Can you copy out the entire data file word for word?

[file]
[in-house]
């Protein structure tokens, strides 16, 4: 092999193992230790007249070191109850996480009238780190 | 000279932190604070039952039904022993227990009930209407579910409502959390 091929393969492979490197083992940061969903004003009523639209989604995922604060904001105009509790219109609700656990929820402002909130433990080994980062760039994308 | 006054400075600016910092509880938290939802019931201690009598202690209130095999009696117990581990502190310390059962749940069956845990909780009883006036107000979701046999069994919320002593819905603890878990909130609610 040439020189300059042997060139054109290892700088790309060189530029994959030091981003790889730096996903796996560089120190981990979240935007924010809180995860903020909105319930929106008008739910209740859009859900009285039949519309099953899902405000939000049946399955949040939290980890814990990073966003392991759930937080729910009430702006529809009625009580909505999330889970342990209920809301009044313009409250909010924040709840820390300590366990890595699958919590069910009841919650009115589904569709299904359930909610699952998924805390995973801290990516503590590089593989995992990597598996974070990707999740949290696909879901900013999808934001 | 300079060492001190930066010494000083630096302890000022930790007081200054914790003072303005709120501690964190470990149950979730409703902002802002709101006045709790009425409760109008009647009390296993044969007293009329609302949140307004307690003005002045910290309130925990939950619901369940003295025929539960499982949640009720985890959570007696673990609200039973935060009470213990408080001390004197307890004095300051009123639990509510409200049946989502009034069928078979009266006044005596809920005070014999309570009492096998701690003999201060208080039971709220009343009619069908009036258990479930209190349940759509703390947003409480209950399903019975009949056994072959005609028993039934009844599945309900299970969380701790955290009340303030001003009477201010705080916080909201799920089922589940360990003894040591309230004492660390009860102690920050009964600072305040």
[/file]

[in-house]
């Protein structure tokens, strides 16, 4: 092999193992230790007249070191109850996480009238780190 | 000279932190604070039952039904022993227990009930209407579910409502959390 091929393969492979490197083992940061969903004003009523639209989604995922604060904001105009509790219109609700656990929820402002909130433990080994980062760039994308 | 006054400075600016910092509880938290939802019931201690009598202690209130095999009696117990581990502190310390059962749940069956845990909780009883006036107000979701046999069994919320002593819905603890878990909130609610 040439020189300059042997060139054109290892700088790309060189530029994959030091981003790889730096996903796996560089120190981990979240935007924010809180995860903020909105319930929106008008739910209740859009859900009285039949519309099953899902405000939000049946399955949040939290980890814990990073966003392991759930937080729910009430702006529809009625009580909505999330889970342990209920809301009044313009409250909010924040709840820390300590366990890595699958919590069910009841919650009115589904569709299904359930909610699952998924805390995973801290990516503590590089593989995992990597598996974070990707999740949290696909879901900013999808934001 | 300079060492001190930066010494000083630096302890000022930790007081200054914790003072303005709120501690964190470990149950979730409703902002802002709101006045709790009425409760109008009647009390296993044969007293009329609302949140307004307690003005002045910290309130925990939950619901369940003295025929539960499982949640009720985890959570007696673990609200039973935060009470213990408080001390004197307890004095300051009123639990509510409200049946989502009034069928078979009266006044005596809920005070014999309570009492096998701690003999201060208080039971709220009343009619069908009036258990479930209190349940759509703390947003409480209950399903019975009949056994072959005609028993039934009844599945309900299970969380701790955290009340303030001003009477201010705080916080909201799920089922589940360990003894040591309230004492660390009860102690920050009964600072305040």